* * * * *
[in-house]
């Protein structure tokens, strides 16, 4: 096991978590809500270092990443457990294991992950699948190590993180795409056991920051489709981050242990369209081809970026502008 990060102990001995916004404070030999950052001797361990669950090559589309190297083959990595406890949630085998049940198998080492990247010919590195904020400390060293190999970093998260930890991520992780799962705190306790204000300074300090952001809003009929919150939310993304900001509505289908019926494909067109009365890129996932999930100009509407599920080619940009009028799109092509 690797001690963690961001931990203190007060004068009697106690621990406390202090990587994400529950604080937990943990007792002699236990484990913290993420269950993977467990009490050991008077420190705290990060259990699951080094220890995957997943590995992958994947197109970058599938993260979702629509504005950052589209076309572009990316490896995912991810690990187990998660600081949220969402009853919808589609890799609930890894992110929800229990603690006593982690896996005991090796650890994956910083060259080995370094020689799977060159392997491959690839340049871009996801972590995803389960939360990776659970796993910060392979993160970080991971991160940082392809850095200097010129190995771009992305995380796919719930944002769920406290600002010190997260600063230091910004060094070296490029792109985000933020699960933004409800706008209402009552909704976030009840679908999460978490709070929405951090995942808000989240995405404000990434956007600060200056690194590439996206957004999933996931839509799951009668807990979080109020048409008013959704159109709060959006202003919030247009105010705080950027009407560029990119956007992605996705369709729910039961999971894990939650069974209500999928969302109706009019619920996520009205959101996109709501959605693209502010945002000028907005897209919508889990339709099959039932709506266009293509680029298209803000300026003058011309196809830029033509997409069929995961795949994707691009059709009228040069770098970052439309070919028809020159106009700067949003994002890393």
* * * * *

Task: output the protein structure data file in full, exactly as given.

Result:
[in-house]
């Protein structure tokens, strides 16, 4: 096991978590809500270092990443457990294991992950699948190590993180795409056991920051489709981050242990369209081809970026502008 990060102990001995916004404070030999950052001797361990669950090559589309190297083959990595406890949630085998049940198998080492990247010919590195904020400390060293190999970093998260930890991520992780799962705190306790204000300074300090952001809003009929919150939310993304900001509505289908019926494909067109009365890129996932999930100009509407599920080619940009009028799109092509 690797001690963690961001931990203190007060004068009697106690621990406390202090990587994400529950604080937990943990007792002699236990484990913290993420269950993977467990009490050991008077420190705290990060259990699951080094220890995957997943590995992958994947197109970058599938993260979702629509504005950052589209076309572009990316490896995912991810690990187990998660600081949220969402009853919808589609890799609930890894992110929800229990603690006593982690896996005991090796650890994956910083060259080995370094020689799977060159392997491959690839340049871009996801972590995803389960939360990776659970796993910060392979993160970080991971991160940082392809850095200097010129190995771009992305995380796919719930944002769920406290600002010190997260600063230091910004060094070296490029792109985000933020699960933004409800706008209402009552909704976030009840679908999460978490709070929405951090995942808000989240995405404000990434956007600060200056690194590439996206957004999933996931839509799951009668807990979080109020048409008013959704159109709060959006202003919030247009105010705080950027009407560029990119956007992605996705369709729910039961999971894990939650069974209500999928969302109706009019619920996520009205959101996109709501959605693209502010945002000028907005897209919508889990339709099959039932709506266009293509680029298209803000300026003058011309196809830029033509997409069929995961795949994707691009059709009228040069770098970052439309070919028809020159106009700067949003994002890393």